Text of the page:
C-Suite Lifestyle

Four Lessons Entrepreneurs Can Learn From Athletes

Our lives are often like a book, filled with chapters.  My first chapter was my childhood and my education.  My second chapter was as a professional athlete – playing for the Seattle Seahawks and the Tennessee Titans. I retired from the NFL in 2014.  Since then I’ve built a new career as a sportscaster, entrepreneur, and business consultant.

What I’ve come to realize is that many of the lessons I learned as an athlete have been incredibly valuable in helping me build my business career.  Athletes learn how to visualize success and prepare effectively for sudden surprises. They also know when it’s time to slow down and breath to alleviate high-stress situations. Here are four other qualities that you need to cultivate to succeed in today’s fast-paced, global economy.

Thrive on Adversity. Adversity builds resilience and it’s something that we all face.  I certainly experienced this on a regular basis on the football field.  There is no doubt that, when you are a business owner, the pressure to lead your company in growth and profitability is a challenging feat.  If you are like me, setting BHAGs (big hairy audacious goals), you thrive on moments that will leave a lasting legacy and grow your impact. Own adversity.  Your team will be motivated by your courage.

Persevere and Persist – With persistence and perseverance, you can crush any difficulty and clear any obstacle. When I was in college and an NFL scout told me what I needed to achieve if I wanted to get drafted, I got myself into a summer program at a Division One school so I could reach those goals.

Persistence is about accumulating gains every time you face a hurdle. Eventually, all those courageous acts compound into successes – whether in sports or in business. Perseverance means you keep going and do not stop, no matter what happens. Perseverance and persistence allow you to have a “find a way” attitude.

A person can persist by making a choice—a chosen path of life, a plan to reach a goal, or to pursue someone or something. That person must persevere by maneuvering over, under, around any obstacles or challenges on the way to achieving that goal. In life, we each will experience friction. When times get sticky and it’s difficult to press forward, perseverance will help you overcome the challenge. As Martin Luther King Jr. said, “The ultimate measure of a man is not where he stands in moments of comfort and convenience, but where he stands at times of challenge and controversy.”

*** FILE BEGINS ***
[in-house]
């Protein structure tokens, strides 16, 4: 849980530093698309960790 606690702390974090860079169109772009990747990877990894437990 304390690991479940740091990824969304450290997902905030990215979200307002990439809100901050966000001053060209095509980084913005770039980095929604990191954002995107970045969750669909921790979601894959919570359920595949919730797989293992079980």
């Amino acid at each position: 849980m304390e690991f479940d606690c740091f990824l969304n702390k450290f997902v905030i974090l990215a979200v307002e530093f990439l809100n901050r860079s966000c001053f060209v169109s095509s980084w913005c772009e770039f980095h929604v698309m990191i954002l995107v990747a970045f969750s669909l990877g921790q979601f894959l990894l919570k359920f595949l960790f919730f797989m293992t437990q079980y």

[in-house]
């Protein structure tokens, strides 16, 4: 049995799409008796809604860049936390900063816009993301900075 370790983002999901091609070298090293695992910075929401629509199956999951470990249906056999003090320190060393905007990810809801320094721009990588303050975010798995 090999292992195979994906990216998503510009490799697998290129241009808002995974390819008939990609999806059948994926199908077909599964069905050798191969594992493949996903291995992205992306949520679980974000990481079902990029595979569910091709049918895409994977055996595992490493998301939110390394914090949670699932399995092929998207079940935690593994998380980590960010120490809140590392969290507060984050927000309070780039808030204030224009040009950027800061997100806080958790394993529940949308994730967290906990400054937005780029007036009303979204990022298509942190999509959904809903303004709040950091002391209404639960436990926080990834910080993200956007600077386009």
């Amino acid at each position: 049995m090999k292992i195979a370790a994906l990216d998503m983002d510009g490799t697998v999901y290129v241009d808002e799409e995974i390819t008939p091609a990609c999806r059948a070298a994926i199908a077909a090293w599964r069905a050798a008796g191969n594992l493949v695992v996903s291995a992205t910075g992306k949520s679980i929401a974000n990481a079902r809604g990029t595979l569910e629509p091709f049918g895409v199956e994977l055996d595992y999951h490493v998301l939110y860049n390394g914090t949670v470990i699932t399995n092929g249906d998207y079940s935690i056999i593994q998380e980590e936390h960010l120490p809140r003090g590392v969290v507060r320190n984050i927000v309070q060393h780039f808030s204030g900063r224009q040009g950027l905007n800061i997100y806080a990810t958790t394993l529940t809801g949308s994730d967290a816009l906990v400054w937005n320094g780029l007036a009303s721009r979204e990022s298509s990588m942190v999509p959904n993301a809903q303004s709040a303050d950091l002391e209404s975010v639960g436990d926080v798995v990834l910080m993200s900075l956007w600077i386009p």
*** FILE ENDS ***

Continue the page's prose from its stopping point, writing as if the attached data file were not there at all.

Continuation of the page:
Improve Through Competition –Being competitive is good, but be careful how you use it. If you use it to beat yourself up, it can have a negative effect—especially when you see others having faster success than you. Instead, use other people as a gauge. Let it be fuel to show what is possible. This was something I learned while scrapping my way through the NFL to become a starter.

In the business world, competition is an effective way to help promote a culture driven by benchmarks and expectations. Performance is always the ultimate yardstick to measure whether you hit your personal and company goals. If you can compete, you can measure.

Develop Agility – Agility is critical for success on the sports field – but it’s also a necessary attribute for business leaders to develop. Analyzing situations and understanding the issues when change happens requires you to see the big picture. One way to harvest adaptation is to look at the situation from the bird’s eye view, take a step back, and analyze the entire picture before moving into action. Leadership is a mix of inspiration and improvisation. What you do from moment to moment cannot always be scripted and requires flexibility to change, even if you have a game plan.


Written by Jordan Babineaux. Have you read?
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Jordan Babineaux
Jordan Babineaux, author of PIVOT TO WIN, transitioned from nearly a decade playing in the NFL to become a sports broadcaster, entrepreneur, and business executive. He currently serves as the “voice” of the Seattle Seahawks on both television and radio, while also helping organizations, teams, and leaders navigate their pivots.

Babineaux and his brother Jonathan, former defensive end for the Atlanta Falcons, founded a company that produced several filmed comedy specials as well as the movie Woman Thou Art Loosed. They also launched a specialized car service in Seattle and created the Babineaux Foundation, a nonprofit that gives back to their hometown of Port Arthur, Texas, and contributes to Lupus research. Jordan Babineaux holds a bachelor’s degree in Mass Communication from Southern Arkansas University and an MBA from Seattle University. He lives in Seattle with his wife and three children.

Books by Jordan Babineaux: Pivot to Win: Make The Big Plays In Life, Sports & Business.

Jordan Babineaux is an opinion columnist for the CEOWORLD magazine. You can follow him on Twitter and LinkedIn.